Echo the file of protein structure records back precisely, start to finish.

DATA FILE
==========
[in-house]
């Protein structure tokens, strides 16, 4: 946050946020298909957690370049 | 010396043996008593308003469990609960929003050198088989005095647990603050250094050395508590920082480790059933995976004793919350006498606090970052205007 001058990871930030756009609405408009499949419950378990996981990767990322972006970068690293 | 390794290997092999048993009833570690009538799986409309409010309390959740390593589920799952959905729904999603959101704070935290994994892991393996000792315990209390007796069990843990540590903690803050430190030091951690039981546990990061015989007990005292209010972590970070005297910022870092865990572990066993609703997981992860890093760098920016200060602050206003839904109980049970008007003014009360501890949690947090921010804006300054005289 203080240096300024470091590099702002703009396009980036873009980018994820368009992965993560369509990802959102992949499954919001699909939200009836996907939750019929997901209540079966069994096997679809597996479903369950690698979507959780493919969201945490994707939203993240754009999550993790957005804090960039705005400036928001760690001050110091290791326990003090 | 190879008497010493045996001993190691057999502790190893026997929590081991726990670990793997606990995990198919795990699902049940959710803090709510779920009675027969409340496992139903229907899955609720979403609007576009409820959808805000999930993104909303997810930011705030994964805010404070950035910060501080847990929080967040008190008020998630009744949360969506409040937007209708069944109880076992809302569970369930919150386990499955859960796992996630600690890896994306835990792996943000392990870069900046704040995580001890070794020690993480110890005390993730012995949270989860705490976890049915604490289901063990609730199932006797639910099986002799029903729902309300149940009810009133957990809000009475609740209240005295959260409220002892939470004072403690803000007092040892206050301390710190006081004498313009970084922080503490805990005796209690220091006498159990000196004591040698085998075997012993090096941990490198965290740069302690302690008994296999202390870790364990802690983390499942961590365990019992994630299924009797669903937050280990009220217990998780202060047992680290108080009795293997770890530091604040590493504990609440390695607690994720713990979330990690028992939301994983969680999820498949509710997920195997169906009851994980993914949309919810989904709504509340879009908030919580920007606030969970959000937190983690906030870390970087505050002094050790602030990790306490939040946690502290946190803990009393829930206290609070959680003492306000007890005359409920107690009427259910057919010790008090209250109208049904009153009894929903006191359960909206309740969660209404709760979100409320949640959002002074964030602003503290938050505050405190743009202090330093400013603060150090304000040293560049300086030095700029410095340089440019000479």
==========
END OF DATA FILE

[in-house]
């Protein structure tokens, strides 16, 4: 946050946020298909957690370049 | 010396043996008593308003469990609960929003050198088989005095647990603050250094050395508590920082480790059933995976004793919350006498606090970052205007 001058990871930030756009609405408009499949419950378990996981990767990322972006970068690293 | 390794290997092999048993009833570690009538799986409309409010309390959740390593589920799952959905729904999603959101704070935290994994892991393996000792315990209390007796069990843990540590903690803050430190030091951690039981546990990061015989007990005292209010972590970070005297910022870092865990572990066993609703997981992860890093760098920016200060602050206003839904109980049970008007003014009360501890949690947090921010804006300054005289 203080240096300024470091590099702002703009396009980036873009980018994820368009992965993560369509990802959102992949499954919001699909939200009836996907939750019929997901209540079966069994096997679809597996479903369950690698979507959780493919969201945490994707939203993240754009999550993790957005804090960039705005400036928001760690001050110091290791326990003090 | 190879008497010493045996001993190691057999502790190893026997929590081991726990670990793997606990995990198919795990699902049940959710803090709510779920009675027969409340496992139903229907899955609720979403609007576009409820959808805000999930993104909303997810930011705030994964805010404070950035910060501080847990929080967040008190008020998630009744949360969506409040937007209708069944109880076992809302569970369930919150386990499955859960796992996630600690890896994306835990792996943000392990870069900046704040995580001890070794020690993480110890005390993730012995949270989860705490976890049915604490289901063990609730199932006797639910099986002799029903729902309300149940009810009133957990809000009475609740209240005295959260409220002892939470004072403690803000007092040892206050301390710190006081004498313009970084922080503490805990005796209690220091006498159990000196004591040698085998075997012993090096941990490198965290740069302690302690008994296999202390870790364990802690983390499942961590365990019992994630299924009797669903937050280990009220217990998780202060047992680290108080009795293997770890530091604040590493504990609440390695607690994720713990979330990690028992939301994983969680999820498949509710997920195997169906009851994980993914949309919810989904709504509340879009908030919580920007606030969970959000937190983690906030870390970087505050002094050790602030990790306490939040946690502290946190803990009393829930206290609070959680003492306000007890005359409920107690009427259910057919010790008090209250109208049904009153009894929903006191359960909206309740969660209404709760979100409320949640959002002074964030602003503290938050505050405190743009202090330093400013603060150090304000040293560049300086030095700029410095340089440019000479």